Rises in tax, food and energy prices and failure of pay to keep up in recent years is putting wellbeing under threat
The pandemic had a profound effect on the finances of UK households. Earlier this year, 1 in 3 employees said they were struggling to keep up with their financial commitments – double what it was before the pandemic. As the cost-of-living crisis worsened over the last few months, it is now clear that employees are already experiencing a larger financial shock than the 2008 financial crisis.
Pay isn’t keeping up with the cost of living
Compounding the current crisis is the failure of pay to keep up with the cost of living. As a result of low wage growth, pay has technically fallen by 1% – the steepest fall we’ve seen in 8 years. As it stands, energy bills alone are set to rise at least 14 times faster than wages, new research suggests.
The TUC estimates that, since 2010, energy bills have risen at twice the speed of average wages. The union body estimated that record high energy prices alone could wipe out the entire value of any pay rises this year.
Impact on living standards
As a result of this cost-of-living crisis, we will inevitably see an impact on employee living standards. The hardest hit will be middle and low-income families – which for many companies will constitute almost all their employees.
Combined with tax changes, recent price increases will have implications for employee’s living standards. For example, an employee with a salary of £30,000 would need to see a nominal wage growth of 7.1% to just maintain their standard of living given the current rate of inflation. With estimates putting the average UK pay rise at 3.4% this year, even employees who benefit from them will still find themselves having to cut back. The combination of slow wage growth and the rising cost of living will feel like a 4% pay cut for many of your average earners – and that is significant.
Real household impact
Price increases will have different impacts on different households depending on what they spend on goods and services. Looking at data from the IFS, we can see that while lower income households are hit disproportionately by the increases in gas prices, overall inflation rates are similar across different income groups. While gas prices affect a smaller proportion of total budget among high-income households, the inflation that these households face is higher due to increases in things like transport and hospitality costs.
While poorer households will feel the cost-of-living crisis more than others, those middle to high-income households will find themselves paying more for things they spend more of their budget on, such as recreation, hospitality and travel. This could lead to people cutting out or cutting down on entertainment, which may have a negative impact on other areas of wellbeing.
Impact on mental health
This cost-of-living crisis will highlight the interdependent nature of our wellbeing. The increased pressure and stress can be expected to hit employee wellbeing, with an increase in poor mental health and sleep problems. Even higher income households will have to tighten their belts and adjust their spending on things such as holidays. But there are ways employers can provide quick and cost-effective support.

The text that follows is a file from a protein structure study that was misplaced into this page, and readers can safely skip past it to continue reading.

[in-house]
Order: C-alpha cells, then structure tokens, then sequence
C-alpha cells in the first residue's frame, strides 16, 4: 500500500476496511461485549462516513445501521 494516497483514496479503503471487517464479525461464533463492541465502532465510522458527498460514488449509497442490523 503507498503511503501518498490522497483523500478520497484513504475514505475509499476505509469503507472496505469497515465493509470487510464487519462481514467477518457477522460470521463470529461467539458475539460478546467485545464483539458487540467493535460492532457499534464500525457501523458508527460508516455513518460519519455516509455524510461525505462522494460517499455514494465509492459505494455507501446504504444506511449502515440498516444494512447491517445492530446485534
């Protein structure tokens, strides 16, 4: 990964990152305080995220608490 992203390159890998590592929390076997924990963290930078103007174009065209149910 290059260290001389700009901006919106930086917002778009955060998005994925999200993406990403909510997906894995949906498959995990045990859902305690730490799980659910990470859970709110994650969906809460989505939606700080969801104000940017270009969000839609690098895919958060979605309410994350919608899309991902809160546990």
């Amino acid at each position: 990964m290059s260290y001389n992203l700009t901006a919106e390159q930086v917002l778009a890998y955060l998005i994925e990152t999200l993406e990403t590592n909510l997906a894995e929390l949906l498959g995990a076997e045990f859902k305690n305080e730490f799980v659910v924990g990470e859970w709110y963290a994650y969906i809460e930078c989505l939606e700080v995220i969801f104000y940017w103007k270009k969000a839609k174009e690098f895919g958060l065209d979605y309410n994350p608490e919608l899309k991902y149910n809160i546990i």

Making net pay go further
We know behaviour change makes a huge difference to an employee’s financial wellbeing. We also know that when people feel more in control of their finances, they feel more confident in their financial future. At a time when so much of an employee’s finances are out of their control, what employers can do to make them feel more in control and help them make better financial decisions is important. That’s why it’s time employee discounts were brought right back into the limelight as a serious way to have a positive impact on your people’s finances.
A core feature of financial wellbeing has always been to help employees make their net pay go further. But in the face of huge financial challenges this year, discounts, and encouraging employees to use them, have become a vital component of a wellbeing strategy. Here are examples of just how effective they can be:
The national insurance (NI) rise this year will affect the average earner to the tune of around £250, while the average UK household spends around £5,000 a year on food. By encouraging employees to pay for their grocery shopping using gift cards through an employee discount scheme, an average earner could save enough money to completely mitigate the NI rise this year.
Even the cost of fuel increase can be mitigated through employee discounts. With the average UK motorist spending £100 a month on petrol (around 60 litres), a discount of just 2p per litre would save the average motorist nine litres of petrol. Depending on what car you drive, that would take you from London to Dunstable and even as far as Northampton, for free.
Employers will feel the sting of poor employee wellbeing
Rising living costs are a societal and an economic issue that is increasingly challenging for employers as they deal with the impact of this crisis in the workplace. As costs remain high, employers will see an increase in stress, lower mood, higher absence rates and even higher turnover as employees seek out higher pay. The data tells us millions of employees need and want more financial assistance from their employer. Those employers that offer to help bear the load of this crisis for their people will reap many benefits.
Originally published on REBA.
Chief Innovation Officer @ Benefex